Mortgage lenders have been urged to bring their practices into the 21st century in order to make it easier for people to get a house purchase loan in a less time-consuming manner.
At the moment, when buyers have to provide details of their income and outgoings, as well as identity, most lenders still insist that they come armed with paper copies of things like bank statements and bills. However, in an age where many people are completely paperless, this method has been heavily criticised.
According to data intelligence specialists GBG, the process as it is at the moment is completely outdated, especially when the majority of people who are coming to banks and lenders looking for a mortgage will be younger borrowers, who are far more likely to have paperless documentation.
Its survey showed that at the moment, as many as 69 per cent of people receive paperless bank statements, while 46 per cent never receive a physical paper copy of their credit card bills, which means it's inconveniencing them to have to print these out.
These figures are even higher when it comes to younger people, with 75 per cent of those aged between 18 and 24 likely to get their bank statements via paperless methods.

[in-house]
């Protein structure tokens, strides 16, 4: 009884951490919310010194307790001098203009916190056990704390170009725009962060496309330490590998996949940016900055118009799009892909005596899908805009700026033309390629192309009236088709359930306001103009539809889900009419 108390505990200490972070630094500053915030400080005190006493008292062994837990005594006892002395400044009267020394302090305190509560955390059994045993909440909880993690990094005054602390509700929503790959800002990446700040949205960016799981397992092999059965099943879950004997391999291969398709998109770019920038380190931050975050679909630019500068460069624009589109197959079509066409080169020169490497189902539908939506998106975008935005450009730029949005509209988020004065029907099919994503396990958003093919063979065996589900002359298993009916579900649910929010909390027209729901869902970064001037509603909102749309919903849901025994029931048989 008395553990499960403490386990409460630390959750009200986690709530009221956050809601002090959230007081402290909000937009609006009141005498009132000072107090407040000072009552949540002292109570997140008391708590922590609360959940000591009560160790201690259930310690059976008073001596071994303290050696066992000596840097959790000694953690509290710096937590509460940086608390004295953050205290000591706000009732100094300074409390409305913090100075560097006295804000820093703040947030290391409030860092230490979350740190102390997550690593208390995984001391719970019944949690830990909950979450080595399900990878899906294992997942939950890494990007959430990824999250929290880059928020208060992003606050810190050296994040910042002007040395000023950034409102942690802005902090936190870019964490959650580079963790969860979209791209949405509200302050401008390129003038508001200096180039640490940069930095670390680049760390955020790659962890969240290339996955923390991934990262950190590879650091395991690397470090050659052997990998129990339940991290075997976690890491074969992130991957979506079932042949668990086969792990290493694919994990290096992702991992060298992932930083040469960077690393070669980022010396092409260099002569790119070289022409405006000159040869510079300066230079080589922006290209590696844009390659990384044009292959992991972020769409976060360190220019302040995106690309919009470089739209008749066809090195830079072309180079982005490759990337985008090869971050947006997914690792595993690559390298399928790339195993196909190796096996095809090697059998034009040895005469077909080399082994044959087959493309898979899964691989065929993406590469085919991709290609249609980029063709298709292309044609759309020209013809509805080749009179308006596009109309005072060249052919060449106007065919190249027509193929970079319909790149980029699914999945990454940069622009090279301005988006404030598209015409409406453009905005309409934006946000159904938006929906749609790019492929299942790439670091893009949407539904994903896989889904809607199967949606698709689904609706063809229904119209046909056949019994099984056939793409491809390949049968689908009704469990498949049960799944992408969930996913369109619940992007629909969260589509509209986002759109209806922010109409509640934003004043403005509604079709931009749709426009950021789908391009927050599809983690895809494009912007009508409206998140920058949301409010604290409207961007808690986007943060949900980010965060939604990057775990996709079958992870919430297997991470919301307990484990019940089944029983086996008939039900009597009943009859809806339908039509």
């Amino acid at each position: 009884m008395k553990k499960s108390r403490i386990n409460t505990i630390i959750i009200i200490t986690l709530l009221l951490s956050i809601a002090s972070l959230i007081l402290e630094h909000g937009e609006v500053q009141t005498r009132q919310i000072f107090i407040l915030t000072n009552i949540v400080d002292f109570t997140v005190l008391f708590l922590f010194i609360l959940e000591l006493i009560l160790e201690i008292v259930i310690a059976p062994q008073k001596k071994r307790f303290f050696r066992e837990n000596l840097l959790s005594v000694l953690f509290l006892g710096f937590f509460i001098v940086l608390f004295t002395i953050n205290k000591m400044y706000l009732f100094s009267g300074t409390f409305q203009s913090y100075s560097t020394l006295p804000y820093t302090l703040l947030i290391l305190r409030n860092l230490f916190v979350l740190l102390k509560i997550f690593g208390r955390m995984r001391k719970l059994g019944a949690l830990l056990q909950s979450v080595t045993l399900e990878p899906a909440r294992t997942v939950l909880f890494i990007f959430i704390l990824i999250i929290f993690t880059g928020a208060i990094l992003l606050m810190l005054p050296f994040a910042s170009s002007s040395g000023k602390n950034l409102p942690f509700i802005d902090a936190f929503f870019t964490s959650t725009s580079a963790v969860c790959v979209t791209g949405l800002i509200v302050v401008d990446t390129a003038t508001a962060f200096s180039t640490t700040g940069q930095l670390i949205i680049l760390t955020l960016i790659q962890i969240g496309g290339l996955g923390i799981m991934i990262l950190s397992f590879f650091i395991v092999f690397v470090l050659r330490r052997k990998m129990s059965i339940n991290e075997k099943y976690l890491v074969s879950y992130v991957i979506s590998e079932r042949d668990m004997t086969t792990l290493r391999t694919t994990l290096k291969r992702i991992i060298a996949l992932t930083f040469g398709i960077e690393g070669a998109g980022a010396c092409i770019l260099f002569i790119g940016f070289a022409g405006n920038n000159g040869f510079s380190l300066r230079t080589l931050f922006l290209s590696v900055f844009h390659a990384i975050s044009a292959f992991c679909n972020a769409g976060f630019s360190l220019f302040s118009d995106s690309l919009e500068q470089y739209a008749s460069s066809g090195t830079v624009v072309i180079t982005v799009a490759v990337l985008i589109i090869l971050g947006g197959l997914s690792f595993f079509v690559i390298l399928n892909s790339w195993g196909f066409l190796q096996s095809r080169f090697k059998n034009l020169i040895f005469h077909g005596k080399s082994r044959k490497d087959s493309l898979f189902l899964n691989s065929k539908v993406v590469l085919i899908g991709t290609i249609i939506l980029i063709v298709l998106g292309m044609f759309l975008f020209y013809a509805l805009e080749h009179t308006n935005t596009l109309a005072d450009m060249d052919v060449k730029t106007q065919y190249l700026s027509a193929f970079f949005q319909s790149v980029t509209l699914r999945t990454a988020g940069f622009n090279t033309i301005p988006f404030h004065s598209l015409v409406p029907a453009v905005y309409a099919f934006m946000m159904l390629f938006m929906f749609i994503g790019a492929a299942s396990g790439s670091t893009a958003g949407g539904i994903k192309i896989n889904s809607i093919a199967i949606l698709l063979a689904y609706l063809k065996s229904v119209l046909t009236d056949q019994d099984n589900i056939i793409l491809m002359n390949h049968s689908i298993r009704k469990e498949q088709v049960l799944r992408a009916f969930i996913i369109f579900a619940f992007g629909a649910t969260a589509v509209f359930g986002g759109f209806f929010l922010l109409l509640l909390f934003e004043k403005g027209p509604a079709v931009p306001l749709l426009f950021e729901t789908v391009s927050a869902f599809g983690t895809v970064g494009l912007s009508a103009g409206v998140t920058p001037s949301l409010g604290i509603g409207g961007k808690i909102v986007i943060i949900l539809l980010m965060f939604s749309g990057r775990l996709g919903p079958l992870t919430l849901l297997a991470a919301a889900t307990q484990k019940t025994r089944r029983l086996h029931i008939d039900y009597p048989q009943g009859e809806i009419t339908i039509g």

And it's a similar story when it comes to utility bills. Some 42 per cent of people said they do not have any paper copies of their gas and electricity bills, with more than a third receiving these documents through email rather than through the post.
"These paper first procedures had to be put in place to sort the good from the bad. However, it’s clear these old-fashioned measures haven’t caught up with what’s actually happening in the real world," said Nick Brown, group managing director at GBG .
"And as more customers opt to receive paperless statements and access their documents online, these traditional processes could hinder a legitimate individual’s chance of getting on the property ladder," he added.